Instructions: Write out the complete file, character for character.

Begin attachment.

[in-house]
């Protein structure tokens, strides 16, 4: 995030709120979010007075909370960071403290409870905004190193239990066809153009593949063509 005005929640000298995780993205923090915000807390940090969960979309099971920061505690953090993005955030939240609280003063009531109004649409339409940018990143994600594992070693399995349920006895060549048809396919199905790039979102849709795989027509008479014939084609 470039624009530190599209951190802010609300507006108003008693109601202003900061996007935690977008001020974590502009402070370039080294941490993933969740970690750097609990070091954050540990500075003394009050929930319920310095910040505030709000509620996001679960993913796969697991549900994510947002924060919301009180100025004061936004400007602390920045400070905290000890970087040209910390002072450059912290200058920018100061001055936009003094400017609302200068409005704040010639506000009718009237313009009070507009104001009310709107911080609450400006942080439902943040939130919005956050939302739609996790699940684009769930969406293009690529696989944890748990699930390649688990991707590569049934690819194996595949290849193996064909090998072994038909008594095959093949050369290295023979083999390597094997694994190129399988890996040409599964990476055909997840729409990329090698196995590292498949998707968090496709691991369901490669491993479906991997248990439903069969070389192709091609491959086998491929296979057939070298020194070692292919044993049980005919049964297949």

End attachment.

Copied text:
[in-house]
């Protein structure tokens, strides 16, 4: 995030709120979010007075909370960071403290409870905004190193239990066809153009593949063509 005005929640000298995780993205923090915000807390940090969960979309099971920061505690953090993005955030939240609280003063009531109004649409339409940018990143994600594992070693399995349920006895060549048809396919199905790039979102849709795989027509008479014939084609 470039624009530190599209951190802010609300507006108003008693109601202003900061996007935690977008001020974590502009402070370039080294941490993933969740970690750097609990070091954050540990500075003394009050929930319920310095910040505030709000509620996001679960993913796969697991549900994510947002924060919301009180100025004061936004400007602390920045400070905290000890970087040209910390002072450059912290200058920018100061001055936009003094400017609302200068409005704040010639506000009718009237313009009070507009104001009310709107911080609450400006942080439902943040939130919005956050939302739609996790699940684009769930969406293009690529696989944890748990699930390649688990991707590569049934690819194996595949290849193996064909090998072994038909008594095959093949050369290295023979083999390597094997694994190129399988890996040409599964990476055909997840729409990329090698196995590292498949998707968090496709691991369901490669491993479906991997248990439903069969070389192709091609491959086998491929296979057939070298020194070692292919044993049980005919049964297949």